There was no vote to decide whether Christ was divine. They did not need one. Instead, the fathers took upon themselves the duty to issue a formal statement of what Christians believed. The result was not some new creation, as though the bishops haggled over Christ and the beliefs of the Church. The bishops simply presented what they had been taught, which had been handed down over the previous centuries from the teachings of Christ. There were already creeds and professions of faith, such as that used by pagan converts when they entered the Christian community through baptism. The bishops could thus bring these extant creeds to their discussions. The end result was the famed Nicene Creed, in essence the one we have today: a profession of faith that included a key phrase—"one in being with the Father" (Gk. homoousion to Patri)—that affirmed without any hesitation that Jesus Christ is truly God.

To the Creed the bishops attached a set of canons and an anathema against the Arians. Initially five bishops (out of the over 300) opposed the new creed, but after persuasion from their brother bishops—not poison or torture—only two bishops remained obdurate, Theonas of Marmarica and Secundus of Ptolemais. As punishment, both were deposed. Arius himself was exiled to Illyria, and his writings were cast into the fire.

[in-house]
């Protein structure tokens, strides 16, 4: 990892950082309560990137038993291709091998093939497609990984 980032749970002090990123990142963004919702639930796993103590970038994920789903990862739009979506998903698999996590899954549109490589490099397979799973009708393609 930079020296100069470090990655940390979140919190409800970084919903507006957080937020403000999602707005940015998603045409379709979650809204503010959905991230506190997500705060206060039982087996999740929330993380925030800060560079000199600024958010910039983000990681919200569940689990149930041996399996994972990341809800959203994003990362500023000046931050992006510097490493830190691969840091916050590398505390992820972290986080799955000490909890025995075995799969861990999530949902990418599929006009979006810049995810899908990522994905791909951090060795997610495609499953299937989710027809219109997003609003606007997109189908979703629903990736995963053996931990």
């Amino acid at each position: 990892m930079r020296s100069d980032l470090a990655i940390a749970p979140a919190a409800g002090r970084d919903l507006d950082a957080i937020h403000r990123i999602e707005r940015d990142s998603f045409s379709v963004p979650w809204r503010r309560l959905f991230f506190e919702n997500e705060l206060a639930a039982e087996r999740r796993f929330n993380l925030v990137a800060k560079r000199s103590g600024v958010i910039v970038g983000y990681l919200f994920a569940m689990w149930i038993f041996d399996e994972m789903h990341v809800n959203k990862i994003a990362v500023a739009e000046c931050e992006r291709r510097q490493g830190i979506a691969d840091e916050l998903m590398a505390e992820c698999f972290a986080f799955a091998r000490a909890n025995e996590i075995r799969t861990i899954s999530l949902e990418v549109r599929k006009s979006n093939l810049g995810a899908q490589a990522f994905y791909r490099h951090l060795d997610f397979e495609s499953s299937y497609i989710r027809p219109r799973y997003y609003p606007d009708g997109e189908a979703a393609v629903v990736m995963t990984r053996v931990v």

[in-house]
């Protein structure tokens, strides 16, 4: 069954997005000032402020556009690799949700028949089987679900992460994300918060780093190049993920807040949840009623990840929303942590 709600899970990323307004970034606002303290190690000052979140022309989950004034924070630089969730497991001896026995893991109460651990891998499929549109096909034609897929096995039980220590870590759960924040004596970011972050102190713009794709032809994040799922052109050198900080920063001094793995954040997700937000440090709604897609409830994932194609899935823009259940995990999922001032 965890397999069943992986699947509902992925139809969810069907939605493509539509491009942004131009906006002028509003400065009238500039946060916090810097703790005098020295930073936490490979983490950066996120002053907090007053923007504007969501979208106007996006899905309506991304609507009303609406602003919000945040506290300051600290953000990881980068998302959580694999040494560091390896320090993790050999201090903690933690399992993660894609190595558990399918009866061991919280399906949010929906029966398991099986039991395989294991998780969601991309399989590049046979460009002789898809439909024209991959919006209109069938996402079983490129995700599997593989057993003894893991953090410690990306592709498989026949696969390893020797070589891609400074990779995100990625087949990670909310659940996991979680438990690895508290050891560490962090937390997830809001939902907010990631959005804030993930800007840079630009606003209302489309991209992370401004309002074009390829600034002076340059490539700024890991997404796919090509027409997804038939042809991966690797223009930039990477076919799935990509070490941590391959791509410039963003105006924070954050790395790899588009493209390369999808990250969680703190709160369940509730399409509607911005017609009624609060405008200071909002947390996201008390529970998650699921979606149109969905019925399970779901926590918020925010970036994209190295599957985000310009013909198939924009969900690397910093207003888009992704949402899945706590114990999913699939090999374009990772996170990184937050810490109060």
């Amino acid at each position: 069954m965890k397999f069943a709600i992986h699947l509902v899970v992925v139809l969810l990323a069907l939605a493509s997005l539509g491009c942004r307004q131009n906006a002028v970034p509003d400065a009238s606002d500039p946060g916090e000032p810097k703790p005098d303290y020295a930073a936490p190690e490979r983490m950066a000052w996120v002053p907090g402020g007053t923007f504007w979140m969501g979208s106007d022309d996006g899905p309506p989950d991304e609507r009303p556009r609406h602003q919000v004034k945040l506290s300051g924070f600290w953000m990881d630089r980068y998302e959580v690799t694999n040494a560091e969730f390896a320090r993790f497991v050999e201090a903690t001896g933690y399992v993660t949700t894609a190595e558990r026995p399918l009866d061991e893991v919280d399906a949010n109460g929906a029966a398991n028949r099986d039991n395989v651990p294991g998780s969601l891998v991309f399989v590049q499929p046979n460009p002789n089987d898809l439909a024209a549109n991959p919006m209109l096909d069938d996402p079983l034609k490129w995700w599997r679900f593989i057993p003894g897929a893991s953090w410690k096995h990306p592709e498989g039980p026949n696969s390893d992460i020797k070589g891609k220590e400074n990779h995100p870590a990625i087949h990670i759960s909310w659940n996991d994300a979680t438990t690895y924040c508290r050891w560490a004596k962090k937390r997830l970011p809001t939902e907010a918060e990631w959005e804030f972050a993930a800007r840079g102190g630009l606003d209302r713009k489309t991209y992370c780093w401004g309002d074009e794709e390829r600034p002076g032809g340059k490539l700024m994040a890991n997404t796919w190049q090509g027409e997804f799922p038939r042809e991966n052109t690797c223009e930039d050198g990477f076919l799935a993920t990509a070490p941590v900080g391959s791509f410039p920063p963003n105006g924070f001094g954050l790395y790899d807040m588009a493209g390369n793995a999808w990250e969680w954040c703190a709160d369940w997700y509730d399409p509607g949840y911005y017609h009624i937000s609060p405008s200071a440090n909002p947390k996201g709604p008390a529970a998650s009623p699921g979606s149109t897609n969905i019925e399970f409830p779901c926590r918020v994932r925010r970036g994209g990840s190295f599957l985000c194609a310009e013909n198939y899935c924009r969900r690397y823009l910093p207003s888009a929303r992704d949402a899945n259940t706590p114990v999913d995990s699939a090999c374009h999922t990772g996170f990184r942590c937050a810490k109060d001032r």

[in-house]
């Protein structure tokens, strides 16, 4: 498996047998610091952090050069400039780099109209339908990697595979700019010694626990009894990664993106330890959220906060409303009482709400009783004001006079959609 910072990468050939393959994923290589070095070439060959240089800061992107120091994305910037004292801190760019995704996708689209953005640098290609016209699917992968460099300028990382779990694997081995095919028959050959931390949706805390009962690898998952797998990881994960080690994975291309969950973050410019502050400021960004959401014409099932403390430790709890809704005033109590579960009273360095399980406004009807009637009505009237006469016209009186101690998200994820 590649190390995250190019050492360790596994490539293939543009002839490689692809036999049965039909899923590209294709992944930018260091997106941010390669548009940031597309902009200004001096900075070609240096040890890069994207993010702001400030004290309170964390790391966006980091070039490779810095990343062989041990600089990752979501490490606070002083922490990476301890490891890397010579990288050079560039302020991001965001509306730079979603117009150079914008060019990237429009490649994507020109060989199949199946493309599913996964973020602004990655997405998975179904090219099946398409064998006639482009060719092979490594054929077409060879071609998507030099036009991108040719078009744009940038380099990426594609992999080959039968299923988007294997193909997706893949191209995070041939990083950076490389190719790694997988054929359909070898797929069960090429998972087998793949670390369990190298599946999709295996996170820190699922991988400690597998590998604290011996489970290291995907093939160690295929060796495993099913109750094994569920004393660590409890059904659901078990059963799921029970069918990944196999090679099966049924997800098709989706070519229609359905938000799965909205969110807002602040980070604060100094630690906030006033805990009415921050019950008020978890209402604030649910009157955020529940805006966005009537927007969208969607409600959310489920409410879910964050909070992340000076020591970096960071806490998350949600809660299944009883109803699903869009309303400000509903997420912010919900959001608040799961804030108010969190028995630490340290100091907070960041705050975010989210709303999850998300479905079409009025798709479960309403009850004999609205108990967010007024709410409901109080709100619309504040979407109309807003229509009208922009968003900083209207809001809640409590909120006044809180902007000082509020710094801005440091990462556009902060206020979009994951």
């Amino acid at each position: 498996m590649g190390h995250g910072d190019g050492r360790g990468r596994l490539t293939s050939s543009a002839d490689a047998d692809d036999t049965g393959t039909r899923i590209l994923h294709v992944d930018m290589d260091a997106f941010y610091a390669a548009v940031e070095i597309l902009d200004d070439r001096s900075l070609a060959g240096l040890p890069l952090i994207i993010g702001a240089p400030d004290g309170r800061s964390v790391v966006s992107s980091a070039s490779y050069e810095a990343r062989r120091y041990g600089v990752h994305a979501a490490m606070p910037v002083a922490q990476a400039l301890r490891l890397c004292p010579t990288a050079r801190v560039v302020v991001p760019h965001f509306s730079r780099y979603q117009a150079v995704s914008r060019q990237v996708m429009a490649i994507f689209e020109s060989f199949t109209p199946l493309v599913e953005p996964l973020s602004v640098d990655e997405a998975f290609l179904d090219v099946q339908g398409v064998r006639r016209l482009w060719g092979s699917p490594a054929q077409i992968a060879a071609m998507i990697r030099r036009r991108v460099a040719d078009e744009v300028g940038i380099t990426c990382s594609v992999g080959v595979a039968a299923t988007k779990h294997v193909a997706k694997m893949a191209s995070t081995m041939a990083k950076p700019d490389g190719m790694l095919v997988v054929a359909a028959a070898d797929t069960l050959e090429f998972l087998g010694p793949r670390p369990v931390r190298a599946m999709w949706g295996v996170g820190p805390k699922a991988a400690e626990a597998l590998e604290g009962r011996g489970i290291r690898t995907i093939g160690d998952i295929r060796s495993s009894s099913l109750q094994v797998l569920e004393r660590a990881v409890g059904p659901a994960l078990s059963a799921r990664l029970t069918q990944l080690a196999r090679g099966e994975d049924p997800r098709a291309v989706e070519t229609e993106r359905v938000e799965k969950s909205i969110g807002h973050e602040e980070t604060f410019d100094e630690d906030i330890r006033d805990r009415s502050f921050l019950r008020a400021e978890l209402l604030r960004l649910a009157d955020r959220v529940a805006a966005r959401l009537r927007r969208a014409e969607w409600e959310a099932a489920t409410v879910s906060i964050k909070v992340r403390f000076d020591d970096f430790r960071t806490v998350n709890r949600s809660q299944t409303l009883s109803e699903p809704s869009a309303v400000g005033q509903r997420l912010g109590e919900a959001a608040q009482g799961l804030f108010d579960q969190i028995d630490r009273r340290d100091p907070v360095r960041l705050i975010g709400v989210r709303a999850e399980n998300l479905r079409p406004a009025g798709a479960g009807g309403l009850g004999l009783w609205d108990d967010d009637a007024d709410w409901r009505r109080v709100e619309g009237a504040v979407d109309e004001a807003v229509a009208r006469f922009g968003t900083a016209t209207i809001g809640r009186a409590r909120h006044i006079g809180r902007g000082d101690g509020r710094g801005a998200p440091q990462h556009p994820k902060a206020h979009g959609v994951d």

The Rest of the Story

The other pressing topics tackled by the bishops included fixing the date of Easter for the churches in the East and West, the readmission of those who had apostatized during the persecutions, the requirements for ordination to the priesthood and appointment to the episcopate, and whether priests should be allowed to take interest on loans. In sum, the bishops of the Church gathered in communion with the pope and exercised their proper authority to teach, sanctify, and govern.

Satisfied with the work of the bishops, Constantine joined in the closing session, implored the bishops to return home and labor to bring religious peace to their flocks, and asked for their prayers. He also threw a departure banquet for his honored guests.